Facebook announces security breach affecting 50 million accounts

12 2012 in Paris shows an illustration made with figurines set up in front of Facebook's homepage. Facebook already assured of becoming one of the most valuable US firms when it goes public later this month now must convince

12 2012 in Paris shows an illustration made with figurines set up in front of Facebook's homepage. Facebook already assured of becoming one of the most valuable US firms when it goes public later this month now must convince

Facebook has had its fair share of issues over the years with everything from a bug that made private posts public to the infamous data leak that had the site logging personal texts and calls among other things.Today, the company revealed they discovered a security flaw Tuesday that has affected nearly 50 million user accounts.

The attackers used this issue to steal "access tokens", which keep people logged into their account. The vulnerability has been fixed and law enforcement was informed, the company said. Facebook reset all 50 million, as well as tokens for an additional 40 million as a "precautionary step".

This means that the 90 million users impacted will have to log back into the social network, or any other apps that use Facebook to log in, when they next try to open them.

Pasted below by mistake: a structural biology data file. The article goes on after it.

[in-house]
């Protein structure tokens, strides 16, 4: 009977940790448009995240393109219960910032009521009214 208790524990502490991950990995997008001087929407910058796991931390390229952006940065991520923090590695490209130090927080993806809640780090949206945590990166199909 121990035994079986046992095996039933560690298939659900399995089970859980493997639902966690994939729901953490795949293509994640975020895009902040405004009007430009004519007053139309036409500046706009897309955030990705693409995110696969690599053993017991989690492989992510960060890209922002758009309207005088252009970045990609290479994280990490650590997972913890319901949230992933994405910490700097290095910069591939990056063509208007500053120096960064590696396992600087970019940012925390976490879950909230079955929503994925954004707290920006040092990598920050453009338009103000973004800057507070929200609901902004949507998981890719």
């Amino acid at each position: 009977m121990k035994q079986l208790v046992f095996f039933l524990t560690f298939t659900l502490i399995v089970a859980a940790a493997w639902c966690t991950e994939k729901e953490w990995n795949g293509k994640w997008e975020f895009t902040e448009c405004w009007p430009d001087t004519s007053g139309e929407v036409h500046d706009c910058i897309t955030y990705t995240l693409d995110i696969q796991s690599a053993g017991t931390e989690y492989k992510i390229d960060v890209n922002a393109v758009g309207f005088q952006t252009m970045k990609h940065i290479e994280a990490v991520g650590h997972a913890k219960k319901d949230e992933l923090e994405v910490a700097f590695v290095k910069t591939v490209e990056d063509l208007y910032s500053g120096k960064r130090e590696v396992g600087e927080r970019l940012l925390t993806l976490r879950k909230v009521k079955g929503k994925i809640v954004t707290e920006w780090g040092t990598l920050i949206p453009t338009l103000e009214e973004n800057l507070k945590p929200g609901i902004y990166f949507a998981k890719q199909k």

Impacted users will be prompted to log back in before receiving a notification explaining the situation. For now, Facebook is turning off the "View As" feature while it investigates the incident.

Facebook chief executive Mark Zuckerberg said: "We don't know if any accounts were actually misused", but conceded it was a "serious issue".

The company notes that its internal investigation is "still in its early stages" and says it remains unclear who might be behind the attack or what user data - if any - was taken. "In addition, if we find more affected accounts, we will immediately reset their access tokens". Discovering the breach earlier this week, the company said that the investigation in the matter is still in its initial phase.

Facebook
Image Facebook said it had informed police

The flaw was in Facebook's "View As" tool, a privacy feature that lets Facebook users view their own profile as if they were someone else.

Facebook recommends users visit the Security and Login page of its website to check to see which devices are logged into their account.

Notably, the security issue was discovered on September 25. The "View As" feature has also been turned off temporarily, they said.

He apologised on behalf of the company an said that the security of it users remains "very important".

We'll update this post as we get more information, but in the meantime it's probably a good idea to change your Facebook password and check your security settings just in case.

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